Interview: The Experience of a Russian-American Family
An American, Jeanine, who was graduated from a university in Ohio, went to Leningrad to work in the American consulate. That was eight years ago, and since then a lot has happened. She fell in love with a Muscovite, Andrei, moved to Moscow, had Yasha and Tonya, and now lives in Mitino. Jeanine works as an administrator in a branch of a Singapore firm.
— Were your first impressions of Russia similar to your later ones?
It’s very cold — that was my first impression. And then — at home in Ohio it doesn’t snow before January. But I really liked the Russians right away. They’re very warm people, they like to invite you home, they like to entertain new friends.
— In terms of appearance, are we like Americans?
Back home the most important thing is that clothes are comfortable. Women my mother’s age, and teenagers — everybody goes around in pants. American women don’t wear skirts. For example, my mother only wears a skirt when she’s got to. Your women like wearing skirts. I think that they’re trying to look like the pictures in fashion magazines. That’s nice. But I approve of the reasons for that liberation, which explain why American women made that choice.
- But those reasons led to the Clinton scandal.
- In America men have lost their male aggression and self-
confidence. Russian men are more… masculine. They aren’t afraid of
expressing their opinion, even if that might offend someone or if
someone might not like it.
- Do you miss America ?
- When I’m home on vacation I do a lot of walking in the
country. The landscape is flat — there are fields all around — and you
can see everything. If a car comes by even strangers wave at me or
just smile. You could say that it’s artificial politeness, but that’s life
in a small town. I miss polite small-town America.
- You’re living abroad — is that normal far America?
- For most Americans any trips abroad are unusual. For example,
my relatives can afford to go to Europe, but they don’t go that far.
Even Canada — as far as I know, Americans don’t go there that
much. Sometimes they go on vacation to Mexico. But my cousins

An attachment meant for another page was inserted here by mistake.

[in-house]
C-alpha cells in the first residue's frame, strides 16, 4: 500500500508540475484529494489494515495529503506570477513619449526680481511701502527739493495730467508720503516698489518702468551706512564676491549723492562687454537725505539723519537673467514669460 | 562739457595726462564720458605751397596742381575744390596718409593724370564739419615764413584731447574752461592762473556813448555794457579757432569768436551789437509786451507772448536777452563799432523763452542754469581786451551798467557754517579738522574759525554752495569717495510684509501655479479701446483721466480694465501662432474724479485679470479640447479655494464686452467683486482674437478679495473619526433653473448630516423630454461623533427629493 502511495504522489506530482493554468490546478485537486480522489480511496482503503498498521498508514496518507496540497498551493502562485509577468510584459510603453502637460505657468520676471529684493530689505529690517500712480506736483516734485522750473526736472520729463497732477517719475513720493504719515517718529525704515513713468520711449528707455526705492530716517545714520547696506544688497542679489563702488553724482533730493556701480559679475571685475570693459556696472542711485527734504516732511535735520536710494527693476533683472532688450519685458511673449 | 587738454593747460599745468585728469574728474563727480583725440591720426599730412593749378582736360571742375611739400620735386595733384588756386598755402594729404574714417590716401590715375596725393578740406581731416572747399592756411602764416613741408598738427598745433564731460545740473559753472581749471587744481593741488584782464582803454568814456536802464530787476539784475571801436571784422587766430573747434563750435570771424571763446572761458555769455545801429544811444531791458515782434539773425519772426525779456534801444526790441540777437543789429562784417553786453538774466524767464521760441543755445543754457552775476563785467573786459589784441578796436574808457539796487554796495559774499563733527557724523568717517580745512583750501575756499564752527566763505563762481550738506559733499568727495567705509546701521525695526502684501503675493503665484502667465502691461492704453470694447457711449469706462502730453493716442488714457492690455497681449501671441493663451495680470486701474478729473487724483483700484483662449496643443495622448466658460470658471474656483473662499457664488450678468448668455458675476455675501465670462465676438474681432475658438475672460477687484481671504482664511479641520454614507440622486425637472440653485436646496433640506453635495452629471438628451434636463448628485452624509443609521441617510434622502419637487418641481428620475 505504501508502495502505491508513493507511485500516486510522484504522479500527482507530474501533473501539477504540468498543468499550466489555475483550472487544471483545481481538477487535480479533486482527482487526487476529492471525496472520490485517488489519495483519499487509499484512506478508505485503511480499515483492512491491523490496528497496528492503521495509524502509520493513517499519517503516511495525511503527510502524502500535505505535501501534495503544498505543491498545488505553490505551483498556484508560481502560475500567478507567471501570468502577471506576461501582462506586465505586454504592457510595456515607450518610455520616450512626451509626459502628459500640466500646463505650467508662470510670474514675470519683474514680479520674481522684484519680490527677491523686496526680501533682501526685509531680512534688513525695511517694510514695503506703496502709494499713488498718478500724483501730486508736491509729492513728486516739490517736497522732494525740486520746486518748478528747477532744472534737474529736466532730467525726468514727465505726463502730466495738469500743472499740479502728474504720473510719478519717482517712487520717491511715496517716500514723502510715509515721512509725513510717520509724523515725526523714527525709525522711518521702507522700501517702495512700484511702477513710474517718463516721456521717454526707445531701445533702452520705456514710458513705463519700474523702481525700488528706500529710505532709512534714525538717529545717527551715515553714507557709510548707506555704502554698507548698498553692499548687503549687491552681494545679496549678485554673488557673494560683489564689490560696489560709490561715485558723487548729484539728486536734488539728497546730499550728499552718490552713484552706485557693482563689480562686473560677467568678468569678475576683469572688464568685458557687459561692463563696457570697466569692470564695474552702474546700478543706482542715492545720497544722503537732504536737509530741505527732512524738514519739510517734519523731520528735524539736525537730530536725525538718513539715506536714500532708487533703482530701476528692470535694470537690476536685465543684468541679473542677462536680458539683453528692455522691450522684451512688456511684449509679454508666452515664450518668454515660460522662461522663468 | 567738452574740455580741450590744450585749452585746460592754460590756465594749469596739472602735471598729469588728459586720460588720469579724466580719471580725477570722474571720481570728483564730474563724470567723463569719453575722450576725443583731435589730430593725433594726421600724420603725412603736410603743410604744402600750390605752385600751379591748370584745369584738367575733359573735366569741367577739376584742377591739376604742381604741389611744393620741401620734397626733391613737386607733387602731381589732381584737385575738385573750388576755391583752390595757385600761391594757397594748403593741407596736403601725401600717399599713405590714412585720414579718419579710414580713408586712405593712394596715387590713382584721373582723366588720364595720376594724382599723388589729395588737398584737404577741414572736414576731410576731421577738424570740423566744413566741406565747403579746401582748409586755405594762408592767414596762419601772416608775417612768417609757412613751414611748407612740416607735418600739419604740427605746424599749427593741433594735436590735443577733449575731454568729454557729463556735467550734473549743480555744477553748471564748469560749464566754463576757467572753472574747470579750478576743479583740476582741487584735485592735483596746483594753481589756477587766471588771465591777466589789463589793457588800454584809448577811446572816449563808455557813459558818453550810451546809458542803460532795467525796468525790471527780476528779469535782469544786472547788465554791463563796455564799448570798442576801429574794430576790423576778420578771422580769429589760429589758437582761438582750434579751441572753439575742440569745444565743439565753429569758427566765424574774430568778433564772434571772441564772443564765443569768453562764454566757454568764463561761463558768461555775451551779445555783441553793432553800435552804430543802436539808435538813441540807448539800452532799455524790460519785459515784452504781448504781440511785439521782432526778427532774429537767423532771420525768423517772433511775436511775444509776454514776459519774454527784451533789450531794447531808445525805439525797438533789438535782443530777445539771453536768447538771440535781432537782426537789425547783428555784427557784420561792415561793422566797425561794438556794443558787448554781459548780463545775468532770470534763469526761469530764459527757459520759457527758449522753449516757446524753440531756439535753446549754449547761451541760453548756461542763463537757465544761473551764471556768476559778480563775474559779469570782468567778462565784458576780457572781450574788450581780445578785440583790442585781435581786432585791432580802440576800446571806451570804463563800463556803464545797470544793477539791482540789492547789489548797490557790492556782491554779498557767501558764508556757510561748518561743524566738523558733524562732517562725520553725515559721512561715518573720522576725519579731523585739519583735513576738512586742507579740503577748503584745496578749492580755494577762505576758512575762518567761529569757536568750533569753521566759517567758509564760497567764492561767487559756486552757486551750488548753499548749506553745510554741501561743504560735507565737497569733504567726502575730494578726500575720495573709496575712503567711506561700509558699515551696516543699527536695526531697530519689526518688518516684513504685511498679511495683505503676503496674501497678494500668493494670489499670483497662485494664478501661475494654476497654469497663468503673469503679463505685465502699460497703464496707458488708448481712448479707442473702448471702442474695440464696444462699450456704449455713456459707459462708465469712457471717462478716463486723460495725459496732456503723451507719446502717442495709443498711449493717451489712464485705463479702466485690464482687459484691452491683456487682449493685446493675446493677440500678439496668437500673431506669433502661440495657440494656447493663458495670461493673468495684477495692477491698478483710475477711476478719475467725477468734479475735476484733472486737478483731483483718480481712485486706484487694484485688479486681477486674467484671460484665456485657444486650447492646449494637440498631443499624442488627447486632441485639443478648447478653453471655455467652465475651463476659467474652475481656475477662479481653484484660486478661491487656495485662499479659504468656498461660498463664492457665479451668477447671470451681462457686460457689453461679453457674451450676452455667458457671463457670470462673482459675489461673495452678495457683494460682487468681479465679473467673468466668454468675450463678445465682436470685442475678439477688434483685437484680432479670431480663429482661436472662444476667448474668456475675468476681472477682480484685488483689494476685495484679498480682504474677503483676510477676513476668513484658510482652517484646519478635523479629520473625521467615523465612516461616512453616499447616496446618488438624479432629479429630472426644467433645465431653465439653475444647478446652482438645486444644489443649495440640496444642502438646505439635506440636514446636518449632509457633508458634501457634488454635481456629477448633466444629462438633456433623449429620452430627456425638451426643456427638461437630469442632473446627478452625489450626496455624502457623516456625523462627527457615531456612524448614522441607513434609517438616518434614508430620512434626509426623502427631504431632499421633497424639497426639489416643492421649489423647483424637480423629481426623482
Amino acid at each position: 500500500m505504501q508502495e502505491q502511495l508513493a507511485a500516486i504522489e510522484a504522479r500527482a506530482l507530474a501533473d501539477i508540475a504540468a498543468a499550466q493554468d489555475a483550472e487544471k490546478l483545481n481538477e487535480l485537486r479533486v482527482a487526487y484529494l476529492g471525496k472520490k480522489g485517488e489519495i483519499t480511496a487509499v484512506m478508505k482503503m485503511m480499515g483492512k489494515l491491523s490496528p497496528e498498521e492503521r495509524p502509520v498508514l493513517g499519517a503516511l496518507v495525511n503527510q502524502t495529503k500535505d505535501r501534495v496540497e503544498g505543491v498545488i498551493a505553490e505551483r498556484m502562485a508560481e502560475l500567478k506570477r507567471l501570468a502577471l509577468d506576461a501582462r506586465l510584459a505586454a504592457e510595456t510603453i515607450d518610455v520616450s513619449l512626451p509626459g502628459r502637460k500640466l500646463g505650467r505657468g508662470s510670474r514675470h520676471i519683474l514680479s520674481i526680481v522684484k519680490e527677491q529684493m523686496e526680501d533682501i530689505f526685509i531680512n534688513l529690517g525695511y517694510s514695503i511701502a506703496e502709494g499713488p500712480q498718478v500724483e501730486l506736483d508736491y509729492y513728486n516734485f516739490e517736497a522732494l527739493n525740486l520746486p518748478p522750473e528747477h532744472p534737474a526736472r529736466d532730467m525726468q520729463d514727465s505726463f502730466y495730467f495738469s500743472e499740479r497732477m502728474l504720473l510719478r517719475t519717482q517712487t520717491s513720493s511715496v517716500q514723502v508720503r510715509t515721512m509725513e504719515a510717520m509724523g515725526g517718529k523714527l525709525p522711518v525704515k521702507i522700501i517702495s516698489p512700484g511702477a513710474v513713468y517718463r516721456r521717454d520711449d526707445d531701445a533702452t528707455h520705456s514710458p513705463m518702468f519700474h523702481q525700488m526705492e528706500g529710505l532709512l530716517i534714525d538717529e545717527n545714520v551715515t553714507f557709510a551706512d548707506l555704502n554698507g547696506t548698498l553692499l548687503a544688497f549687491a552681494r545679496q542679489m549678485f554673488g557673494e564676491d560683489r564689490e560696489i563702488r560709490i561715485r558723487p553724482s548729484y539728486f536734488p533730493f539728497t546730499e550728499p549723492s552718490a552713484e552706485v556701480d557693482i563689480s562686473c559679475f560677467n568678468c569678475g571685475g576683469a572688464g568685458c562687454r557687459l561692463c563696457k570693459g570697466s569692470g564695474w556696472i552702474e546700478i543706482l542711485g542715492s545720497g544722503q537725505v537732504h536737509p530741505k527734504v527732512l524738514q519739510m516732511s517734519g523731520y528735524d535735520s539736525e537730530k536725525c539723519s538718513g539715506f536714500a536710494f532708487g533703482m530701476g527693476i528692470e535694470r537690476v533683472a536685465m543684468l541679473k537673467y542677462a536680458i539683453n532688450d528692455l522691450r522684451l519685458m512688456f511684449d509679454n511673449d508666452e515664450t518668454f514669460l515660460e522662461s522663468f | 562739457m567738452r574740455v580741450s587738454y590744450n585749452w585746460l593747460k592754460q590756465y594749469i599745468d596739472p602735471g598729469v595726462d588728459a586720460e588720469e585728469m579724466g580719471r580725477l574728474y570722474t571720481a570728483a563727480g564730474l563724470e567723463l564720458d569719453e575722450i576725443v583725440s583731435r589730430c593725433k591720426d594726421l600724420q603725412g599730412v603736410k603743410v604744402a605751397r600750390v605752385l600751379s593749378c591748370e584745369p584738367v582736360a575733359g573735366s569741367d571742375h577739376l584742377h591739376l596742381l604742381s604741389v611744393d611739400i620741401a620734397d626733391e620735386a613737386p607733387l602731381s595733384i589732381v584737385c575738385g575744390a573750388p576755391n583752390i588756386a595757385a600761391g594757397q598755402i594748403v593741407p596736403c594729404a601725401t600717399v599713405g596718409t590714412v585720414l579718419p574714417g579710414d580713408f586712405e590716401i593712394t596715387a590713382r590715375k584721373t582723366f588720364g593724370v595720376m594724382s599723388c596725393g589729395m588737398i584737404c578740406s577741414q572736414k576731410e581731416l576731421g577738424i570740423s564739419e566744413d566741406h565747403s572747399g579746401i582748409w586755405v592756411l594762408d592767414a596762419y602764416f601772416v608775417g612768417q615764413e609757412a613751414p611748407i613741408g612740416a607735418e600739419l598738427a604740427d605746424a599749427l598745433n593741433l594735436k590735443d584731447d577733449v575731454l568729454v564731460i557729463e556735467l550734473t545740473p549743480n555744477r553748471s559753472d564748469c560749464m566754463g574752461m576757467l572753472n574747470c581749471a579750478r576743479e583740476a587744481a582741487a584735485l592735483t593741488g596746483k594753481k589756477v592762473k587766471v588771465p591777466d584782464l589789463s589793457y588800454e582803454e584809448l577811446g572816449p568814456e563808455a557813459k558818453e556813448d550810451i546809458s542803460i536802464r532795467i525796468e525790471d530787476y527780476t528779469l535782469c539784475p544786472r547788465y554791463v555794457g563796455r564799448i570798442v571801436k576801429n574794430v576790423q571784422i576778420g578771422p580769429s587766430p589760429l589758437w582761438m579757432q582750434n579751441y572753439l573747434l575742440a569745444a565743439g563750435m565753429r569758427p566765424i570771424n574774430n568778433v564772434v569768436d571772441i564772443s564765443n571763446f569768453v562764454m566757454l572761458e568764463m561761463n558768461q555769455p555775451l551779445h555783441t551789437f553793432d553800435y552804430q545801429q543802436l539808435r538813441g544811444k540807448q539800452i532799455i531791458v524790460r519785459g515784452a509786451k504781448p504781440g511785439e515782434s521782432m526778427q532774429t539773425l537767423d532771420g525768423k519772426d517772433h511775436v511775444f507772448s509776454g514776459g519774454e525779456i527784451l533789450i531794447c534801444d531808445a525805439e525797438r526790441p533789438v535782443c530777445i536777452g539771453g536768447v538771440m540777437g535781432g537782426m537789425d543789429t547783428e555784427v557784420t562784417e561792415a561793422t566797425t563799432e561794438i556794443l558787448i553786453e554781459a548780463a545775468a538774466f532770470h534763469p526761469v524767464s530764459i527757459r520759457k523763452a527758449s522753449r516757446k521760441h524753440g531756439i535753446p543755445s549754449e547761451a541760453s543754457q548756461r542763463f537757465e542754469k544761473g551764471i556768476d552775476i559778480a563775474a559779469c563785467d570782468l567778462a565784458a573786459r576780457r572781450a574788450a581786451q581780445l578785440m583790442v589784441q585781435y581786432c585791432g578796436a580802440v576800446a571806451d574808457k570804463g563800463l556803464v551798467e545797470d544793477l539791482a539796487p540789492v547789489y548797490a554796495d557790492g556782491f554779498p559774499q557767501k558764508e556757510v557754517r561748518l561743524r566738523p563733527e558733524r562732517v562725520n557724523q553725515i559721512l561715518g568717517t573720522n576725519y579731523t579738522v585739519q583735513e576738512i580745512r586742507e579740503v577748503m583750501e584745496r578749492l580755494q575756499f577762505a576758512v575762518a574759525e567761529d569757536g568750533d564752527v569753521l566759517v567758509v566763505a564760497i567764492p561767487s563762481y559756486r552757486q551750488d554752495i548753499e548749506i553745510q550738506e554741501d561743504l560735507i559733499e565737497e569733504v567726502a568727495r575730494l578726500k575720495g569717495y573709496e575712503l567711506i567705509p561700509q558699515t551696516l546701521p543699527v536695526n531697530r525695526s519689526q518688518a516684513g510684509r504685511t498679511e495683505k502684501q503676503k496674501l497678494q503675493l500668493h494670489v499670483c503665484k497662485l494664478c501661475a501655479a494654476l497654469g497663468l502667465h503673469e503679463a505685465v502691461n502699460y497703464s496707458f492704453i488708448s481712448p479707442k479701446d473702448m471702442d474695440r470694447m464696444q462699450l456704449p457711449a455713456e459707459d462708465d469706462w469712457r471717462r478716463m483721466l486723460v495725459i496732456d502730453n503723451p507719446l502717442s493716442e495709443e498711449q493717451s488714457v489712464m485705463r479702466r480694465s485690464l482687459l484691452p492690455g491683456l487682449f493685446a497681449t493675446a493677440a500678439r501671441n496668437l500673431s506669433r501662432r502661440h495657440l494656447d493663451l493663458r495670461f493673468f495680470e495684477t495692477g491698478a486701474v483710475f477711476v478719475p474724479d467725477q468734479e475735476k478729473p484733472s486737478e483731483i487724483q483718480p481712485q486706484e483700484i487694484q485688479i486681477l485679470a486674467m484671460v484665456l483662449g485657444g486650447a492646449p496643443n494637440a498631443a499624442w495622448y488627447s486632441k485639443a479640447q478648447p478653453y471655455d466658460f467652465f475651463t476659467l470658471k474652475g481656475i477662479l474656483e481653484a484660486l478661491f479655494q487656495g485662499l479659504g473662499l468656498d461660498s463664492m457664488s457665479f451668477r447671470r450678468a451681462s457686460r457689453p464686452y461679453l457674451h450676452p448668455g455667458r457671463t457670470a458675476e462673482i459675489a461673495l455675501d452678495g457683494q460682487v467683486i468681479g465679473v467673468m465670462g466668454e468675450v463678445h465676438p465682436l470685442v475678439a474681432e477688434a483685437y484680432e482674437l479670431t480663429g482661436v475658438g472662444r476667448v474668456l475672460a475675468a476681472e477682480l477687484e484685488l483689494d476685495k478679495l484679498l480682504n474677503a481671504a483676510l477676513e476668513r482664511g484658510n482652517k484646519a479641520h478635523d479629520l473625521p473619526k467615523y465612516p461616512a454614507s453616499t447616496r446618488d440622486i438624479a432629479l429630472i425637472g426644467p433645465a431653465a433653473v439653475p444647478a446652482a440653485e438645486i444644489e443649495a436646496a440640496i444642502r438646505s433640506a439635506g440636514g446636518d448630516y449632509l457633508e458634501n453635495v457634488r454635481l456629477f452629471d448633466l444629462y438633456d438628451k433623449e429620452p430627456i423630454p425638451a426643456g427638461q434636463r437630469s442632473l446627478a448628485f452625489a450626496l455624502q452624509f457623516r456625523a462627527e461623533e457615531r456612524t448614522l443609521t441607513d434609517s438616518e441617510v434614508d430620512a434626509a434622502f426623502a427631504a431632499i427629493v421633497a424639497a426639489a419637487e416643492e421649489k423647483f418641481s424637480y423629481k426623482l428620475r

have never been out of the country.
- What language do you now speak with your children ?
- We decided that Andrei would speak Russian to the children
and that I’d speak English. But sometimes it comes out backward. It’s
funny, when they annoy me and I use a Russian expression with
them, “Всё! “: “Stop it!” In English that would take two words, and
in Russian it’s shorter and sounds good.
- What does a foreigner feel like on a Moscow street?
- When I’m out for a walk with the children I run into other
Russian moms. They ask me who I am, why I came to Russia.
They’re really not very interested in America, much more in how I
manage with two children. I don’t have to speak Russian to strangers
all that often. I take the subway to work, but I’ve got a monthly ticket.
The store and the market — Andrei usually does that. He buys
everything faster and better, and also, he doesn’t get cheated: as he
says, well, he’s been going to the market his whole life.
- And one last question. In Russia, when people talk about love of
one’s country, they often cite the example of American patriotism. As you
see it, what does that mean ?
- Patriotism means, first of all, tradition. A hundred years ago
Americans were already celebrating Independence Day, the fourth of
July. Each generation meant that many more patriots. Children start
the school day with the pledge of allegiance to the flag. Before any
competitions, including school ones, everyone sings the national
anthem. And all that is sincere.